“We have a talented in-house design team based in Surrey and a network of skilled manufacturers across England, which enables us to have both production speed and flexibility. Our production manager liaises with our factories on a daily basis, and because they are based in the UK we are able to pay regular visits to where our clothes are made. This enables us to be confident in knowing who made each and every one of our maternity dresses.
“Furthermore, because we manufacture our maternity wear to such an exceptional quality, our maternity designs are treasured by their owners and often have a life after pregnancy, with many dresses used during nursing, passed onto friends or loved ones, or resold and donated to charity.”
Jody Bell said: “I’m committed to investing in community and dedicated to lowering the carbon footprint. I ensure first hand that fair labour practices are employed at the factories and the small family workshops that produce my pieces by visiting them two or three times a week when I have the opportunity to develop good personal relationships, really engage the artisans in the fabrication process and ensure that all those producing my collection are happy and treated fairly.
“I only use local resources in Northern Costa Blanca where my garments, hats and bags are made. I work with local artisans and small factory owners to produce my pieces. There is no global supply chain. The textiles are locally produced with only the lace and tassels sourced outside my region of Spain. Everyone involved in the fabrication process is local.”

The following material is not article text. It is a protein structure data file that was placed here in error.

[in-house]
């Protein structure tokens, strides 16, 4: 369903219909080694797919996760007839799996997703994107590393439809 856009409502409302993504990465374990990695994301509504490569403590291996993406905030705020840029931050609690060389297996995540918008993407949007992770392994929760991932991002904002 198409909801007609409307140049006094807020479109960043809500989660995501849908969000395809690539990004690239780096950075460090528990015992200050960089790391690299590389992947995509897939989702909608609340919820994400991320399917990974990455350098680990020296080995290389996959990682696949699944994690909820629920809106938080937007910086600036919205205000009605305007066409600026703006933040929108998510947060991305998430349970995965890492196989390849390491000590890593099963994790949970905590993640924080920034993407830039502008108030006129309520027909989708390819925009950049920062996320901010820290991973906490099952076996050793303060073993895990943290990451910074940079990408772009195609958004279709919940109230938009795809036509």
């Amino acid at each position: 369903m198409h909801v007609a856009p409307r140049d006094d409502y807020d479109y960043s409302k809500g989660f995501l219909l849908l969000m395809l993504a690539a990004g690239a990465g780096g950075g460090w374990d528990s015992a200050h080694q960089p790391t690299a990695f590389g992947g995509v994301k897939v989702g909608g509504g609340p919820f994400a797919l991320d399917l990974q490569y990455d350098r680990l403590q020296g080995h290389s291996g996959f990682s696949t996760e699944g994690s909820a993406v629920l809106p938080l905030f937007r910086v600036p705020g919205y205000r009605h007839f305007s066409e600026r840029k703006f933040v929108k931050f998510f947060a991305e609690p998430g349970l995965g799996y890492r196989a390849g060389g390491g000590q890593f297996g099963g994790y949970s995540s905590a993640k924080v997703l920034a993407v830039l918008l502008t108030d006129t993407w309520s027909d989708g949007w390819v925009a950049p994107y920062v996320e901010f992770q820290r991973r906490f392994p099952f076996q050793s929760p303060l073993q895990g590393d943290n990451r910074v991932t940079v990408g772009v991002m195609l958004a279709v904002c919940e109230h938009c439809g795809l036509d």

Daniel Puddick founder of Sundried said: “The pressures and hidden costs of fast fashion need to stop. If customers understand exactly what has gone into a product it will force large manufacturers to be responsible. Reducing their carbon footprint and improving their ethics. It has to start with the consumer simply asking how has this been made.
“Sundried showing full traceability will hopefully educate consumers to ask these questions of other apparel brands.Traceability is so important to Sundried that when you receive your Sundried purchase it comes with a unique code that allows you to understand the journey of the garment.”
Rose and Willard
Rose And Willard
Heidy Rehman founder of Rose and Willard said: “We can’t have another Rana Plaza. We are committed to ethical practice. We want to be sure that there is no exploitation anywhere along our value chain.
“We now make all our clothes at our London studio. However we have made some product elsewhere in London (the same as one used by Victoria Beckham) and in Portugal and Poland. In each external situation we have visited the factories and investigated their working practices – and taken photos.
“We now make everything in-house. I have exceptional seamstresses and all my staff have very good working standards. No one works longer than an eight-hour day with a full hour for lunch.”
Eleanor O’Neill, founder of Study 34 said: “What gives us the right to ignore who made our clothes?
“At a time when information was less available and the reality of the industry somewhat hidden, a casual disregard on the part of the consumer was perhaps accepted.
“You cannot plead ignorance today.
“I make all the jumpers I sell in the study 34 studio in Newcastle.”